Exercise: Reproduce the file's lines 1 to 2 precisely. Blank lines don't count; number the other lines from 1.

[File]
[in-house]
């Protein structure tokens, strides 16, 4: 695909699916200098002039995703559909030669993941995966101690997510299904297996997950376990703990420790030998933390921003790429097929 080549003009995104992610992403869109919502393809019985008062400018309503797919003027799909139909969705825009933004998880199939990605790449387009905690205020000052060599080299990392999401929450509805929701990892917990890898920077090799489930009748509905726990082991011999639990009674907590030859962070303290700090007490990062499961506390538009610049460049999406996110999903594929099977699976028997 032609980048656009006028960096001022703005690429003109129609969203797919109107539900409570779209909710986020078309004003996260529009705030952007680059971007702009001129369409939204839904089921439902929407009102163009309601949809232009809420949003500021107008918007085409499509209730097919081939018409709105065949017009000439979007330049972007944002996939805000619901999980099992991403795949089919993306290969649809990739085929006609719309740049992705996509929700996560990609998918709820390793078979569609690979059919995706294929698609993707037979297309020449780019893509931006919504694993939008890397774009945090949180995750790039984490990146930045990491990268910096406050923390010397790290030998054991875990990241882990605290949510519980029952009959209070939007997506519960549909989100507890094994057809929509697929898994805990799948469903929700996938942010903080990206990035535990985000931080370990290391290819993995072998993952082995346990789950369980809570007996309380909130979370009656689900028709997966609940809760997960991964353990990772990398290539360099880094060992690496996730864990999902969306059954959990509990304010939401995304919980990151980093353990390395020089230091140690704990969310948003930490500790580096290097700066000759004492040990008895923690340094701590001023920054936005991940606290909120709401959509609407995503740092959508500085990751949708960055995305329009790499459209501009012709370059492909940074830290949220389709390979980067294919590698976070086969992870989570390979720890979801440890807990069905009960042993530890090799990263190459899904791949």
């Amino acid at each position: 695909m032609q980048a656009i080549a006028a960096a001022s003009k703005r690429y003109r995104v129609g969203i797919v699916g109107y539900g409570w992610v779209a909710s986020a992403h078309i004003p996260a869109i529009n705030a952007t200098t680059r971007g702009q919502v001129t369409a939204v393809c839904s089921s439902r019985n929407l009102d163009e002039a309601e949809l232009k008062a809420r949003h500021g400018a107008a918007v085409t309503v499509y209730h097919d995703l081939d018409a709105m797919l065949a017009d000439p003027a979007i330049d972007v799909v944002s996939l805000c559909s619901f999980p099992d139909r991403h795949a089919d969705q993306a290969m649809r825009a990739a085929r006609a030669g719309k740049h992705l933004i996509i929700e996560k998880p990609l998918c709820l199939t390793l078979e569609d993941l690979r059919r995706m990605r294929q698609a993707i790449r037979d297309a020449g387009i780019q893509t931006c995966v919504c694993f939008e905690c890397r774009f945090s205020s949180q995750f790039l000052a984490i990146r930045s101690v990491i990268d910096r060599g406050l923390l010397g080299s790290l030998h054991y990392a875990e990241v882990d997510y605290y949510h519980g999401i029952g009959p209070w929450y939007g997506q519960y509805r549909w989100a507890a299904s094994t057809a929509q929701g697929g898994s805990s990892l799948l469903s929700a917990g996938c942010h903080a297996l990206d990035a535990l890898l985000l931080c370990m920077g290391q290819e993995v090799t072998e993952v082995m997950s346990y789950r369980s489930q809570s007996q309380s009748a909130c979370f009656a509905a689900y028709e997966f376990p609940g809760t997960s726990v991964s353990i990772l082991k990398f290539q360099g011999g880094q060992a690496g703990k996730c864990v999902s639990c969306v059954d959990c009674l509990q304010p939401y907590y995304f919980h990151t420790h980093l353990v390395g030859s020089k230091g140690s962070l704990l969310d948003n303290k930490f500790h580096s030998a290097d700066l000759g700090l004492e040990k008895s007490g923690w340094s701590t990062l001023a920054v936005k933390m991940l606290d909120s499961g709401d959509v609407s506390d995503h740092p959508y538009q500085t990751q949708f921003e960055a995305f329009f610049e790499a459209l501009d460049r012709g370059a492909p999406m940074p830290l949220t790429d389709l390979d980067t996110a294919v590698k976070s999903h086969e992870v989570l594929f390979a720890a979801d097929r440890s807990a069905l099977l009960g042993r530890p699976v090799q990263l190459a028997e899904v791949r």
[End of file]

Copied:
[in-house]
């Protein structure tokens, strides 16, 4: 695909699916200098002039995703559909030669993941995966101690997510299904297996997950376990703990420790030998933390921003790429097929 080549003009995104992610992403869109919502393809019985008062400018309503797919003027799909139909969705825009933004998880199939990605790449387009905690205020000052060599080299990392999401929450509805929701990892917990890898920077090799489930009748509905726990082991011999639990009674907590030859962070303290700090007490990062499961506390538009610049460049999406996110999903594929099977699976028997 032609980048656009006028960096001022703005690429003109129609969203797919109107539900409570779209909710986020078309004003996260529009705030952007680059971007702009001129369409939204839904089921439902929407009102163009309601949809232009809420949003500021107008918007085409499509209730097919081939018409709105065949017009000439979007330049972007944002996939805000619901999980099992991403795949089919993306290969649809990739085929006609719309740049992705996509929700996560990609998918709820390793078979569609690979059919995706294929698609993707037979297309020449780019893509931006919504694993939008890397774009945090949180995750790039984490990146930045990491990268910096406050923390010397790290030998054991875990990241882990605290949510519980029952009959209070939007997506519960549909989100507890094994057809929509697929898994805990799948469903929700996938942010903080990206990035535990985000931080370990290391290819993995072998993952082995346990789950369980809570007996309380909130979370009656689900028709997966609940809760997960991964353990990772990398290539360099880094060992690496996730864990999902969306059954959990509990304010939401995304919980990151980093353990390395020089230091140690704990969310948003930490500790580096290097700066000759004492040990008895923690340094701590001023920054936005991940606290909120709401959509609407995503740092959508500085990751949708960055995305329009790499459209501009012709370059492909940074830290949220389709390979980067294919590698976070086969992870989570390979720890979801440890807990069905009960042993530890090799990263190459899904791949």